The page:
Asia Q2 BR contract offers up $400/tonne on feedstock BD

04 March 2010 03:50  [Source: ICIS news]

SINGAPORE (ICIS news)--Asian butadiene rubber (BR) producers have initiated a hefty $400/tonne (€292/tonne) price hike for second quarter (Q2) contracts on an anticipated increase in the feedstock butadiene (BD), producers said.

Second quarter contract offers were hiked to $2,600-2,700/tonne CFR (cost and freight) Asia compared with first quarter contracts which were settled at $2,200-2,300/tonne CFR Asia.

Feedstock BD values rose $50/tonne to $1,800-1,850/tonne CFR northeast (NE) Asia last week, according to global chemicals market intelligence service, ICIS pricing.

However, the feedstock BD price was expected to rise further as Asian BD producers planned to export to the US, where prices have soared to 90 cents/lb ($1,980/tonne).

Major Korean BD producers including Yeochun Naphtha Cracking Centre (YNCC) and Honam Petrochemical are looking at capitalising the arbitrage opportunities to the US and plan to export 5,000 tonnes of BD to the US.

“BD supply in Asia will tighten and prices are likely to rise to $2,000/tonne if Asian BD producers export BD to the US,” a Korean BR producer said.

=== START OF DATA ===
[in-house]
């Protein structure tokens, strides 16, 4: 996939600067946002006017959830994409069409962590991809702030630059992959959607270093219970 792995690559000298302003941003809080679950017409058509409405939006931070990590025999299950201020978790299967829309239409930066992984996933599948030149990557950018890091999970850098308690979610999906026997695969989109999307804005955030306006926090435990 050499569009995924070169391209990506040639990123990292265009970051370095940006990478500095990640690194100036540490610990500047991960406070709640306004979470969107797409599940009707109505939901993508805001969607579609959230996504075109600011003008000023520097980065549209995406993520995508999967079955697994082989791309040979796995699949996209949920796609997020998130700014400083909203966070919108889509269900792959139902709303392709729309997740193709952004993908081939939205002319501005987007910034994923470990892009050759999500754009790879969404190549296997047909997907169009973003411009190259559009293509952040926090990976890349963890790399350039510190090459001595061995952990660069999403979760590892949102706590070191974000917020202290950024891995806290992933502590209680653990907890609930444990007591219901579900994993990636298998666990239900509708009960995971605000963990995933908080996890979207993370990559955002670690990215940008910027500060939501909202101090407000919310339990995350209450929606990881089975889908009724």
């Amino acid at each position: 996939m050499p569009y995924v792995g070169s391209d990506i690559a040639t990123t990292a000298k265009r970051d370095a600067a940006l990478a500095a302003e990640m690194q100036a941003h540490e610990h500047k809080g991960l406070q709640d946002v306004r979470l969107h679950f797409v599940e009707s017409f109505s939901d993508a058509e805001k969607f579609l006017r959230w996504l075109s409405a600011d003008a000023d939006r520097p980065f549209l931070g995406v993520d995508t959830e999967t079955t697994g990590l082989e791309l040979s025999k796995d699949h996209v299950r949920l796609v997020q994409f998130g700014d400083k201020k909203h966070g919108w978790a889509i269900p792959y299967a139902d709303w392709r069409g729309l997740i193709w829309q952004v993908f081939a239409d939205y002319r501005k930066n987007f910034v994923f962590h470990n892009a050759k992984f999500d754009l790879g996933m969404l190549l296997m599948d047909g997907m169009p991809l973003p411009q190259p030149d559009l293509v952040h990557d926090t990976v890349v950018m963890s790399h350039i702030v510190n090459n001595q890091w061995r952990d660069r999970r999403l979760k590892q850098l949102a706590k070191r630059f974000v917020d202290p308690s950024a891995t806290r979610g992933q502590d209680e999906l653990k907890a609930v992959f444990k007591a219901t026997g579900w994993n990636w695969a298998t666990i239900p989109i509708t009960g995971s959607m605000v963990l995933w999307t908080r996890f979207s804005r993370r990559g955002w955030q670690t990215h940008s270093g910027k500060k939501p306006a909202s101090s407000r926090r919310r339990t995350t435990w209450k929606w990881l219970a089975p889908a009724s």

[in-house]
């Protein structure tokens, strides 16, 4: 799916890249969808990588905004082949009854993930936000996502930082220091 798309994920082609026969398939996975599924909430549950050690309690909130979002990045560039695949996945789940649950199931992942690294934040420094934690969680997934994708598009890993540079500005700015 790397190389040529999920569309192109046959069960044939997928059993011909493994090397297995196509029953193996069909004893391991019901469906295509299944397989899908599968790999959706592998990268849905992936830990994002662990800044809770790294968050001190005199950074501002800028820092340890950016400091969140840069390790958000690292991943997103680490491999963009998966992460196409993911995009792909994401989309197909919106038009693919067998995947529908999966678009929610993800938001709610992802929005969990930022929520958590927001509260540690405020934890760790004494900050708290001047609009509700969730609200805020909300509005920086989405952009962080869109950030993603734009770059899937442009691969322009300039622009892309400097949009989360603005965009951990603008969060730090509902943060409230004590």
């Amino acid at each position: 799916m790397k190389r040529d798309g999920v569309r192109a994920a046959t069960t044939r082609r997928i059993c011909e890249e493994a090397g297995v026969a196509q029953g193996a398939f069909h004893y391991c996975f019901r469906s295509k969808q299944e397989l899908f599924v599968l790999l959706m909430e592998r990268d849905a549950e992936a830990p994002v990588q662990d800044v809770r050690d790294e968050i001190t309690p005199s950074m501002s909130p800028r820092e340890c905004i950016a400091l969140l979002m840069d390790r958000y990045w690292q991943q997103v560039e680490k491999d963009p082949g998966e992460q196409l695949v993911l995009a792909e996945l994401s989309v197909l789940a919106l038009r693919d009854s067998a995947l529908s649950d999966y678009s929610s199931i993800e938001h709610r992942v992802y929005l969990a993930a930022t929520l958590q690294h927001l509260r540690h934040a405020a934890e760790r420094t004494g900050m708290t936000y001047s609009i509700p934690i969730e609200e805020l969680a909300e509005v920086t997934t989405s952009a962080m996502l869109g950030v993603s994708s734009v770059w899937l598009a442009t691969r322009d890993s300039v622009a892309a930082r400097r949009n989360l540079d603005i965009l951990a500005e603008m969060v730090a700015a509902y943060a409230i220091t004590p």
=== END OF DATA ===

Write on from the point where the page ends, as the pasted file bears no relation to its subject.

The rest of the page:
“This means that we have no choice but to increase the Q2 BR contract offers to $2,700/tonne CFR Asia or our margins will be eroded,” he added.

However, resistance from the downstream tyre producers is strong to the huge Q2 contract price increase.

“A $400/tonne price hike is not workable. We are looking at a moderate hike of $100-200/tonne to $2,400/tonne CFR Asia,” a major tyre producer said.

Several major downstream tyre producers have also earlier built up stocks to cover April requirements and are not under pressure to accede to the massive price hike.

“We can wait and are in no hurry to settle the Q2 contracts,” another major tyre producer said.

“Historical records show that the feedstock BD price can go up sharply or drop sharply. It can go either way, so there is no certainty that the feedstock BD price will go up to $2,000/tonne,” he added.

($1 = €0.73)

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By: Helen Yan
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